Wednesday is platelets: so far I'm at 113 pints.
If you've never thought about it, give it a try. Whole blood, platelets and plasma are always needed. Check it out. The people there are really nice and in the summer you get coupons from Baskin Robbins for free ice cream.
This wasn't exactly a high point in his career as a singer; performing at the Baumholder Officers' Club. But I was dispatched to cover his concert because the editor of the Overseas Family (companion to the OW) knew that military wives would read the story. And besides, I got to meet one of my teen idols.
I was late getting there because I had been visiting friends in Munich and miscalculated how long it would take me to get there. I remember taking a curve in the Germany countryside on two wheels. Of course back then I thought I was invincible.
Luckily my photographer, a gorgeous swede named Calle (pronounced Culla), was there to get what I missed. I had such a crush on Calle the entire time I worked with him. He spoke fluent English but with that Swedish lilt. He was also married with a child. He flirted right back. That's all I'm going to say.
My work took me all over Europe, except for France. DeGaulle had already thrown the American military out. I still found ways to get to France.
Usually I would leave my apartment in downtown Frankfurt on Monday morning, take the tram to the train station and head out by train for a week of interviews and trials. I'd come back on Thursday evening and write all day Friday.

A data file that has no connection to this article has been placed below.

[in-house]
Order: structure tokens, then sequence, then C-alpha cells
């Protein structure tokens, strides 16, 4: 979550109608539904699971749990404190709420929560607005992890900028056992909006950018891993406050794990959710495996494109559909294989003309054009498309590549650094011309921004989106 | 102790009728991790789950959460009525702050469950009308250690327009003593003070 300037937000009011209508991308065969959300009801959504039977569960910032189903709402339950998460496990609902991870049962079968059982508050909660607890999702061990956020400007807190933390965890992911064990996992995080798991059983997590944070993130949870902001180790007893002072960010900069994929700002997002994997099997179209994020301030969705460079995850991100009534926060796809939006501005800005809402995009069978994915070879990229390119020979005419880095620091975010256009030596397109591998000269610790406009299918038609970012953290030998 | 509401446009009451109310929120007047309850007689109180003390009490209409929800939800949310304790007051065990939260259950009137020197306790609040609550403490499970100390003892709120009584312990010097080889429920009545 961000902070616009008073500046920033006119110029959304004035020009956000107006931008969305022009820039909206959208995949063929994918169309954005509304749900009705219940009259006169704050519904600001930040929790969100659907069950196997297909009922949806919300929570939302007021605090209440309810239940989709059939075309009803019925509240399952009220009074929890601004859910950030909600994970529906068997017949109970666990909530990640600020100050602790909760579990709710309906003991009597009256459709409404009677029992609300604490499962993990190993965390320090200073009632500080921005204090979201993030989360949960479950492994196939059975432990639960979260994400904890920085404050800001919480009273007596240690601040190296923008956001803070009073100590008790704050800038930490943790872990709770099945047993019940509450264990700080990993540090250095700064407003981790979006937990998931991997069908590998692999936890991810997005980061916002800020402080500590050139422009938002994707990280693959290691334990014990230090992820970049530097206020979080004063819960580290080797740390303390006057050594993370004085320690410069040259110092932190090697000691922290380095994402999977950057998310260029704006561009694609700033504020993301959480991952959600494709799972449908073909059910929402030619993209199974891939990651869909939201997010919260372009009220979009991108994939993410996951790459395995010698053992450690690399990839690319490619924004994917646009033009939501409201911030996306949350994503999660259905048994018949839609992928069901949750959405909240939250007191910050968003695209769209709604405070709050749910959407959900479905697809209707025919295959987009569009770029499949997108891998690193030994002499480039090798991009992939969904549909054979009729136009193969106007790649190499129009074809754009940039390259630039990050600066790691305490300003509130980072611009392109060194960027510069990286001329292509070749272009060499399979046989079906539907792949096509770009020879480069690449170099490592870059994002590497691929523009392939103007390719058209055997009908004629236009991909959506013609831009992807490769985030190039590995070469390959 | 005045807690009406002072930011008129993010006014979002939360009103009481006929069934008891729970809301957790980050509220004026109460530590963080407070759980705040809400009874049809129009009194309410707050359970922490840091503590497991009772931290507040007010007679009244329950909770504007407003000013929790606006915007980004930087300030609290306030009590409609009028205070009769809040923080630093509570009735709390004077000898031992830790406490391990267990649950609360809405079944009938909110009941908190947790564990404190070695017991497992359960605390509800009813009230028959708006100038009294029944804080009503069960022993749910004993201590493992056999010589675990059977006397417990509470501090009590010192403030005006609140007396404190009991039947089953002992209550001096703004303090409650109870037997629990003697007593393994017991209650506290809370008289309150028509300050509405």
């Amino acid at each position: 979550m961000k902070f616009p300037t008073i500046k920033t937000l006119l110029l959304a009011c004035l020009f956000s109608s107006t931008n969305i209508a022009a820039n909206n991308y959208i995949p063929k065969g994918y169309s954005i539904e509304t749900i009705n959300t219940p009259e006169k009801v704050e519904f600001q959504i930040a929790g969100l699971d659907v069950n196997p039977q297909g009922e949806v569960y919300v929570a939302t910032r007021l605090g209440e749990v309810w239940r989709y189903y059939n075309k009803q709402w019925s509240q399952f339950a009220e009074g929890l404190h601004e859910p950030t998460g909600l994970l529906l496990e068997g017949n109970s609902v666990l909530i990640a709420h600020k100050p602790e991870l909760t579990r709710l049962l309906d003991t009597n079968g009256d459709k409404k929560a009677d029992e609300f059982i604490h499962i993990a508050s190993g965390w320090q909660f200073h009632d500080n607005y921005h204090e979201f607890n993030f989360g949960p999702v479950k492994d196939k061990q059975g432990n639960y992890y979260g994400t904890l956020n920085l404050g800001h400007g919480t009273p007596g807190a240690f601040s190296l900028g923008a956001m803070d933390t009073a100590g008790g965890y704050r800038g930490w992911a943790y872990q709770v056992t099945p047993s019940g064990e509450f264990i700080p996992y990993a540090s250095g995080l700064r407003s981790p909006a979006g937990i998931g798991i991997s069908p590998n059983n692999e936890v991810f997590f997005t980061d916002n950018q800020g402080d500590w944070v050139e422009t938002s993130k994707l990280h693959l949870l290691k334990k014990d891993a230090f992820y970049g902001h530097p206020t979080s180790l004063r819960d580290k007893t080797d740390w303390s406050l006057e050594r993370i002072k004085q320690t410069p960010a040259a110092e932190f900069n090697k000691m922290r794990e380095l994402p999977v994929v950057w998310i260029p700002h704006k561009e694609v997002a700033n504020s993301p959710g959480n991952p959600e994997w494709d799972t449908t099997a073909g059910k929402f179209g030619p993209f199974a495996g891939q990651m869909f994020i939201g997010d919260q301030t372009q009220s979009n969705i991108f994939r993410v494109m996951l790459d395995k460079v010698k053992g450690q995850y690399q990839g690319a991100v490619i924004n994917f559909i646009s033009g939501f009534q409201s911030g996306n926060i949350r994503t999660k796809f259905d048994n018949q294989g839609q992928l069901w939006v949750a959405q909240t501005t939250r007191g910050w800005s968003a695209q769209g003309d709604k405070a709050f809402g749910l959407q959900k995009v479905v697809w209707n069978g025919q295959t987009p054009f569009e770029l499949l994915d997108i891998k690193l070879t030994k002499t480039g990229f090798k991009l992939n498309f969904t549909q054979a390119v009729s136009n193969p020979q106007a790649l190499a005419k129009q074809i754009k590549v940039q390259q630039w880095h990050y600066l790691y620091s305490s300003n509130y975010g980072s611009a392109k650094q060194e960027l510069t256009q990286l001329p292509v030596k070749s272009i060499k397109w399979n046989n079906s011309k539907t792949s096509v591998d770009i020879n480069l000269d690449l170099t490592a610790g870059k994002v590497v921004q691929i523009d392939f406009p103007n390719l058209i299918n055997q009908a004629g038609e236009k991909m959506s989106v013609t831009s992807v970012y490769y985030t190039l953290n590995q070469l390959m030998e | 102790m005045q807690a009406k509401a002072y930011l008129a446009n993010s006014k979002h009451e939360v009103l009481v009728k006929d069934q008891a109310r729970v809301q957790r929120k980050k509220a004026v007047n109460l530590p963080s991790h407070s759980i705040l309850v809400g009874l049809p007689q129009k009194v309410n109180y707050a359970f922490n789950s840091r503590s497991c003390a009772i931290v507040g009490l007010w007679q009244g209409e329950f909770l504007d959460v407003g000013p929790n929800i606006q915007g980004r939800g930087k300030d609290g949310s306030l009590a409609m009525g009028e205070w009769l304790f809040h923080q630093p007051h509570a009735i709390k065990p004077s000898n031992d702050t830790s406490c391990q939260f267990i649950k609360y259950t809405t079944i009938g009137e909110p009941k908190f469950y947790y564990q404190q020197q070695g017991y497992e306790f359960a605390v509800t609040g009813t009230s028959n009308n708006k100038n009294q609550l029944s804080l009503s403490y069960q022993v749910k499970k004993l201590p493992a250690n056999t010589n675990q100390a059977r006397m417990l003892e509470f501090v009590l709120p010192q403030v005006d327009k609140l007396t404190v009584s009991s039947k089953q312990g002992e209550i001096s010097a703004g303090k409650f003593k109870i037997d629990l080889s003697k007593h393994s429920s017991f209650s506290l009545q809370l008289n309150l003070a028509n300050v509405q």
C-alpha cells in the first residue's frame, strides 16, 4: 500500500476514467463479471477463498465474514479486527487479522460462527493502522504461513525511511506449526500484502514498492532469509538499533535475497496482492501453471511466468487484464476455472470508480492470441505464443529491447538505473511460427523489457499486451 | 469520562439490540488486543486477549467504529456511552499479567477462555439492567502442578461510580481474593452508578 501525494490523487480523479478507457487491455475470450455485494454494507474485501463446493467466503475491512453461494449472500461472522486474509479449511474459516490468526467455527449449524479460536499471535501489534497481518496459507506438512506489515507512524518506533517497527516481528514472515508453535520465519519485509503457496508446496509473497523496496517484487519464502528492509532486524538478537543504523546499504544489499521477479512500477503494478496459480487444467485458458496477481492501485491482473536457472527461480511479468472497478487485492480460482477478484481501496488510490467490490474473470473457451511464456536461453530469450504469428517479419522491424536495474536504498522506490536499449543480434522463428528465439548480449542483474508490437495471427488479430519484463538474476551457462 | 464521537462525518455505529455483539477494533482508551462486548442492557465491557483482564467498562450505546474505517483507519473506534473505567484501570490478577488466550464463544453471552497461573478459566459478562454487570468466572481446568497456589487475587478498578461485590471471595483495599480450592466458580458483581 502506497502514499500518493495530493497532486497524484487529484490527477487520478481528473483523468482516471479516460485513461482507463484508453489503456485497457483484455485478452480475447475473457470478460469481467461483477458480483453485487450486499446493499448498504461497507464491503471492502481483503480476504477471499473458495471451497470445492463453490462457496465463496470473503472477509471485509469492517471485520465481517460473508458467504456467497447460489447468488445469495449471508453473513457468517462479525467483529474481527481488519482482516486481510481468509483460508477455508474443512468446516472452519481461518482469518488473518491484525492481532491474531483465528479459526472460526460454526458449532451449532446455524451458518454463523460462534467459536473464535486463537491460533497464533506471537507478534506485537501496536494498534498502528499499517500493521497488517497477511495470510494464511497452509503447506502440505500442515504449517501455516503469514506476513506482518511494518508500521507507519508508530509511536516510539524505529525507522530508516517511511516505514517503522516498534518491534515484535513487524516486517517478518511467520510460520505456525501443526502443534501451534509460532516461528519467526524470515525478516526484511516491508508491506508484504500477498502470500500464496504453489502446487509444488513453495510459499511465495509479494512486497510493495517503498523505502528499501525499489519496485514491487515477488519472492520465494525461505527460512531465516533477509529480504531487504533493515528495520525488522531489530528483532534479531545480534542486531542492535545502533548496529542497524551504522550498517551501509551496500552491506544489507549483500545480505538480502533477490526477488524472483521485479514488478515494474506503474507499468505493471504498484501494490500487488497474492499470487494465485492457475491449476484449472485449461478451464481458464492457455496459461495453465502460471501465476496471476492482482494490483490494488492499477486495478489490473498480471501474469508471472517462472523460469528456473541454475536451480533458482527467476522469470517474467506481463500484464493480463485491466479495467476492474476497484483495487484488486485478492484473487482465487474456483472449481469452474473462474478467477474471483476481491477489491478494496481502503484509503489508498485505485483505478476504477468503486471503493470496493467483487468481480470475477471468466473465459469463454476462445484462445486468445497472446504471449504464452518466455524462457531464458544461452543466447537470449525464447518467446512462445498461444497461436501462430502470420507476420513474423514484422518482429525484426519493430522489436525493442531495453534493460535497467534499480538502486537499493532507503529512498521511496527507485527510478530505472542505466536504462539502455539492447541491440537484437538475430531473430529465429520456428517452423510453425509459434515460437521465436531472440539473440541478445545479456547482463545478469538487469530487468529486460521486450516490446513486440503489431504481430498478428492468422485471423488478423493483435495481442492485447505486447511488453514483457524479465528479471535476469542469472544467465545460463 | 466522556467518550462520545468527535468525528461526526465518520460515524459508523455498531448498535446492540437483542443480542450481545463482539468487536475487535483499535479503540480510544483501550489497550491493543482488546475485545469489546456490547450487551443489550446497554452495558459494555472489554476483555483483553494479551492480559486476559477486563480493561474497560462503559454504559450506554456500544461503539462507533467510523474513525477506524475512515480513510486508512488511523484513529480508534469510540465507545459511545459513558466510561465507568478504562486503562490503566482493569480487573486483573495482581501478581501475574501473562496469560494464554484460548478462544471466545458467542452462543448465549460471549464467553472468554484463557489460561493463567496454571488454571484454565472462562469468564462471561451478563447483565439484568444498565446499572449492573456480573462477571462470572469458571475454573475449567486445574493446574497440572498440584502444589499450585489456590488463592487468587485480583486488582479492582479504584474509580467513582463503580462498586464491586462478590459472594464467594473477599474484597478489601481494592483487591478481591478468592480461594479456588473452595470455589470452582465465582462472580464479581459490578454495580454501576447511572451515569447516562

I have to search for more clips from my days there. This was just the first one I found. More to come.
Kerry, Harleen, Nora and Georgio went for a walk this morning to see if we had any rain damage. None found.
But Georgio decided to take a short cut to get back to the pack. He mistook the red algae on the lower pond for dirt. He leaped, landed in the water and paddled furiously to shore. I tried to get a picture of him; he looked like a drowned cat. He won't sit still long enough to have the picture be in focus.
Nora is now working on getting him cleaned up. So now you know, cats can swim.
The quilt pictured here is one I finished for a class I'm taking; it's only 36"x36". The title of the pattern is "romantic." I think mine looks more "frantic." I don't think the teacher is going to be very happy with me. Oh well, live and learn.
A farmer (Chaffin Orchard Farms) I twitter with sent me a link to a blog about how to support a sustainable urban food system. The blog is Civil Eats. But for those out there who read my sermons about this I'll keep it simple and just start with what the blog says is number one. It's really the core of what I do.
"Start small and simple
Make a few things from scratch.
Pick three actions to start now: for example, stop eating packaged foods (that's a biggie), prepare your own food and cut out meat eating once a week.
Plant and grow your own herbs (golden oregano, sage, Greek basil, thyme, Rosemary in my garden) and your favorite vegetables (tomatoes).